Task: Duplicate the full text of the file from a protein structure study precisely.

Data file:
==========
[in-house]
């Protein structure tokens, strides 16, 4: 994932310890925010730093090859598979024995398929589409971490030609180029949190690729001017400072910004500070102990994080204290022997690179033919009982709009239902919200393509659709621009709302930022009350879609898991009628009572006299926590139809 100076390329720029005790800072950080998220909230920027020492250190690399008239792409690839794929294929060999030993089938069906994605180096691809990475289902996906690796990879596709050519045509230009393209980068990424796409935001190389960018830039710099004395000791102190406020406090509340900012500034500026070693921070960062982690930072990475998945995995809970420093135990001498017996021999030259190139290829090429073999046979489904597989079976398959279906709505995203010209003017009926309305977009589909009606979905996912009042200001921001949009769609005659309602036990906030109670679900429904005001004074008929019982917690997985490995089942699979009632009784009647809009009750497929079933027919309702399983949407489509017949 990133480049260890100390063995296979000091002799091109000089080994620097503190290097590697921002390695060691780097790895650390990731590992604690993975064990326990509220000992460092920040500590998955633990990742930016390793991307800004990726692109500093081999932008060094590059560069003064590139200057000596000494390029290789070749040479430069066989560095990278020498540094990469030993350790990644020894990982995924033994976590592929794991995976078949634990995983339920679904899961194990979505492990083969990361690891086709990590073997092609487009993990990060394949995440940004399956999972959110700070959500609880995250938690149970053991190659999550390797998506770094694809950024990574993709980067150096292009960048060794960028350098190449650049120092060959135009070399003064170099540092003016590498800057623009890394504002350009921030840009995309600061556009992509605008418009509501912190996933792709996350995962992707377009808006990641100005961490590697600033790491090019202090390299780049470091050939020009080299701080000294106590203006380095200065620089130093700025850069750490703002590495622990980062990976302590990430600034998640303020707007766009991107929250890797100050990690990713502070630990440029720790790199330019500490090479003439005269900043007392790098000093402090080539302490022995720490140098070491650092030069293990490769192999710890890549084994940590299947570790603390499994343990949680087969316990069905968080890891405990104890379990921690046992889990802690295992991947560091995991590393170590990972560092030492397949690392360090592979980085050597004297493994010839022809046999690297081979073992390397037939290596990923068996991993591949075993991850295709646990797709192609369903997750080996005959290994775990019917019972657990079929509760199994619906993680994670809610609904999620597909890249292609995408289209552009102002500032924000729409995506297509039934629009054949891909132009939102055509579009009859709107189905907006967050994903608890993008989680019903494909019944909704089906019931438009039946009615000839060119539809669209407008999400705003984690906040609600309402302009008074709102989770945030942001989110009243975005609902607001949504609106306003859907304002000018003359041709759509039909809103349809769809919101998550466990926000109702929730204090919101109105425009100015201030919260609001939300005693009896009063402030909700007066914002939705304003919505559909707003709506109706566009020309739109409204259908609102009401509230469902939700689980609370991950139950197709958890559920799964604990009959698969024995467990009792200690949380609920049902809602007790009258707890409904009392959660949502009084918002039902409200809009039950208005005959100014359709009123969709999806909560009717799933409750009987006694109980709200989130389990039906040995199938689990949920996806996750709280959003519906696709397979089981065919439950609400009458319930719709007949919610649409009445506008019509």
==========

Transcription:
[in-house]
């Protein structure tokens, strides 16, 4: 994932310890925010730093090859598979024995398929589409971490030609180029949190690729001017400072910004500070102990994080204290022997690179033919009982709009239902919200393509659709621009709302930022009350879609898991009628009572006299926590139809 100076390329720029005790800072950080998220909230920027020492250190690399008239792409690839794929294929060999030993089938069906994605180096691809990475289902996906690796990879596709050519045509230009393209980068990424796409935001190389960018830039710099004395000791102190406020406090509340900012500034500026070693921070960062982690930072990475998945995995809970420093135990001498017996021999030259190139290829090429073999046979489904597989079976398959279906709505995203010209003017009926309305977009589909009606979905996912009042200001921001949009769609005659309602036990906030109670679900429904005001004074008929019982917690997985490995089942699979009632009784009647809009009750497929079933027919309702399983949407489509017949 990133480049260890100390063995296979000091002799091109000089080994620097503190290097590697921002390695060691780097790895650390990731590992604690993975064990326990509220000992460092920040500590998955633990990742930016390793991307800004990726692109500093081999932008060094590059560069003064590139200057000596000494390029290789070749040479430069066989560095990278020498540094990469030993350790990644020894990982995924033994976590592929794991995976078949634990995983339920679904899961194990979505492990083969990361690891086709990590073997092609487009993990990060394949995440940004399956999972959110700070959500609880995250938690149970053991190659999550390797998506770094694809950024990574993709980067150096292009960048060794960028350098190449650049120092060959135009070399003064170099540092003016590498800057623009890394504002350009921030840009995309600061556009992509605008418009509501912190996933792709996350995962992707377009808006990641100005961490590697600033790491090019202090390299780049470091050939020009080299701080000294106590203006380095200065620089130093700025850069750490703002590495622990980062990976302590990430600034998640303020707007766009991107929250890797100050990690990713502070630990440029720790790199330019500490090479003439005269900043007392790098000093402090080539302490022995720490140098070491650092030069293990490769192999710890890549084994940590299947570790603390499994343990949680087969316990069905968080890891405990104890379990921690046992889990802690295992991947560091995991590393170590990972560092030492397949690392360090592979980085050597004297493994010839022809046999690297081979073992390397037939290596990923068996991993591949075993991850295709646990797709192609369903997750080996005959290994775990019917019972657990079929509760199994619906993680994670809610609904999620597909890249292609995408289209552009102002500032924000729409995506297509039934629009054949891909132009939102055509579009009859709107189905907006967050994903608890993008989680019903494909019944909704089906019931438009039946009615000839060119539809669209407008999400705003984690906040609600309402302009008074709102989770945030942001989110009243975005609902607001949504609106306003859907304002000018003359041709759509039909809103349809769809919101998550466990926000109702929730204090919101109105425009100015201030919260609001939300005693009896009063402030909700007066914002939705304003919505559909707003709506109706566009020309739109409204259908609102009401509230469902939700689980609370991950139950197709958890559920799964604990009959698969024995467990009792200690949380609920049902809602007790009258707890409904009392959660949502009084918002039902409200809009039950208005005959100014359709009123969709999806909560009717799933409750009987006694109980709200989130389990039906040995199938689990949920996806996750709280959003519906696709397979089981065919439950609400009458319930719709007949919610649409009445506008019509």